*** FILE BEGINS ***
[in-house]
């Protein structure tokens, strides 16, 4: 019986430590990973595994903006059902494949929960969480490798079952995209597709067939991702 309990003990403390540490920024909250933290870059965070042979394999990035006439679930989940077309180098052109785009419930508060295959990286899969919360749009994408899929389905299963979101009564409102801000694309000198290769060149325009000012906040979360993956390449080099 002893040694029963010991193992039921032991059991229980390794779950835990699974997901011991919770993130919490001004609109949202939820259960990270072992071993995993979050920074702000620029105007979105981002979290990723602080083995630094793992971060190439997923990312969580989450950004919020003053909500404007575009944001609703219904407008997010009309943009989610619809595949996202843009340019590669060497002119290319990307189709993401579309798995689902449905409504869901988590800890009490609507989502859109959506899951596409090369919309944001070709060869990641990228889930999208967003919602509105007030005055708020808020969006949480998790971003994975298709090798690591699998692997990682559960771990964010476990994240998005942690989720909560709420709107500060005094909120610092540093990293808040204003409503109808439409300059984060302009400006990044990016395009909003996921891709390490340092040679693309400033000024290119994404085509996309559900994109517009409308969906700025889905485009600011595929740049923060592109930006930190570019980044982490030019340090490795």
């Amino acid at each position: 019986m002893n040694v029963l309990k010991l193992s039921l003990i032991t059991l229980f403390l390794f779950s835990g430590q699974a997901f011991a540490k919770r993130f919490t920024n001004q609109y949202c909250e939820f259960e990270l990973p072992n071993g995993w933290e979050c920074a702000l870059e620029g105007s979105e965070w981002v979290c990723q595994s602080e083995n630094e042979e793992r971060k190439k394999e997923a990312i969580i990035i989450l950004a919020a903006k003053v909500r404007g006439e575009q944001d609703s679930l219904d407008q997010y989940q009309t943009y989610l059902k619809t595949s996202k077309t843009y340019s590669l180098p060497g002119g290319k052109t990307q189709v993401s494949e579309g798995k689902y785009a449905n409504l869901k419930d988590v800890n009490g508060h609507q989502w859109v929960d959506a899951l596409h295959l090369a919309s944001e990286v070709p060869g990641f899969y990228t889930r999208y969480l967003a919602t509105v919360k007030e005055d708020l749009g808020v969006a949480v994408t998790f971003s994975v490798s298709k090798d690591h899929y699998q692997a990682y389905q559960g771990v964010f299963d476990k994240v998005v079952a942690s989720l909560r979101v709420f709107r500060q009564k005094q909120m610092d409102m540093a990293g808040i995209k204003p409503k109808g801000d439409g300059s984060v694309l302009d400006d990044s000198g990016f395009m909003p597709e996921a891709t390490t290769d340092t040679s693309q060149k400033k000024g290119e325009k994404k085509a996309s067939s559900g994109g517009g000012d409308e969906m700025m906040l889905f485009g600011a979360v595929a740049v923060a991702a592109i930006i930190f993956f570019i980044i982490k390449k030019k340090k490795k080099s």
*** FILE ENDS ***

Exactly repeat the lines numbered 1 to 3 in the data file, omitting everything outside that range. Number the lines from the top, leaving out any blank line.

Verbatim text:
[in-house]
């Protein structure tokens, strides 16, 4: 019986430590990973595994903006059902494949929960969480490798079952995209597709067939991702 309990003990403390540490920024909250933290870059965070042979394999990035006439679930989940077309180098052109785009419930508060295959990286899969919360749009994408899929389905299963979101009564409102801000694309000198290769060149325009000012906040979360993956390449080099 002893040694029963010991193992039921032991059991229980390794779950835990699974997901011991919770993130919490001004609109949202939820259960990270072992071993995993979050920074702000620029105007979105981002979290990723602080083995630094793992971060190439997923990312969580989450950004919020003053909500404007575009944001609703219904407008997010009309943009989610619809595949996202843009340019590669060497002119290319990307189709993401579309798995689902449905409504869901988590800890009490609507989502859109959506899951596409090369919309944001070709060869990641990228889930999208967003919602509105007030005055708020808020969006949480998790971003994975298709090798690591699998692997990682559960771990964010476990994240998005942690989720909560709420709107500060005094909120610092540093990293808040204003409503109808439409300059984060302009400006990044990016395009909003996921891709390490340092040679693309400033000024290119994404085509996309559900994109517009409308969906700025889905485009600011595929740049923060592109930006930190570019980044982490030019340090490795």
């Amino acid at each position: 019986m002893n040694v029963l309990k010991l193992s039921l003990i032991t059991l229980f403390l390794f779950s835990g430590q699974a997901f011991a540490k919770r993130f919490t920024n001004q609109y949202c909250e939820f259960e990270l990973p072992n071993g995993w933290e979050c920074a702000l870059e620029g105007s979105e965070w981002v979290c990723q595994s602080e083995n630094e042979e793992r971060k190439k394999e997923a990312i969580i990035i989450l950004a919020a903006k003053v909500r404007g006439e575009q944001d609703s679930l219904d407008q997010y989940q009309t943009y989610l059902k619809t595949s996202k077309t843009y340019s590669l180098p060497g002119g290319k052109t990307q189709v993401s494949e579309g798995k689902y785009a449905n409504l869901k419930d988590v800890n009490g508060h609507q989502w859109v929960d959506a899951l596409h295959l090369a919309s944001e990286v070709p060869g990641f899969y990228t889930r999208y969480l967003a919602t509105v919360k007030e005055d708020l749009g808020v969006a949480v994408t998790f971003s994975v490798s298709k090798d690591h899929y699998q692997a990682y389905q559960g771990v964010f299963d476990k994240v998005v079952a942690s989720l909560r979101v709420f709107r500060q009564k005094q909120m610092d409102m540093a990293g808040i995209k204003p409503k109808g801000d439409g300059s984060v694309l302009d400006d990044s000198g990016f395009m909003p597709e996921a891709t390490t290769d340092t040679s693309q060149k400033k000024g290119e325009k994404k085509a996309s067939s559900g994109g517009g000012d409308e969906m700025m906040l889905f485009g600011a979360v595929a740049v923060a991702a592109i930006i930190f993956f570019i980044i982490k390449k030019k340090k490795k080099s």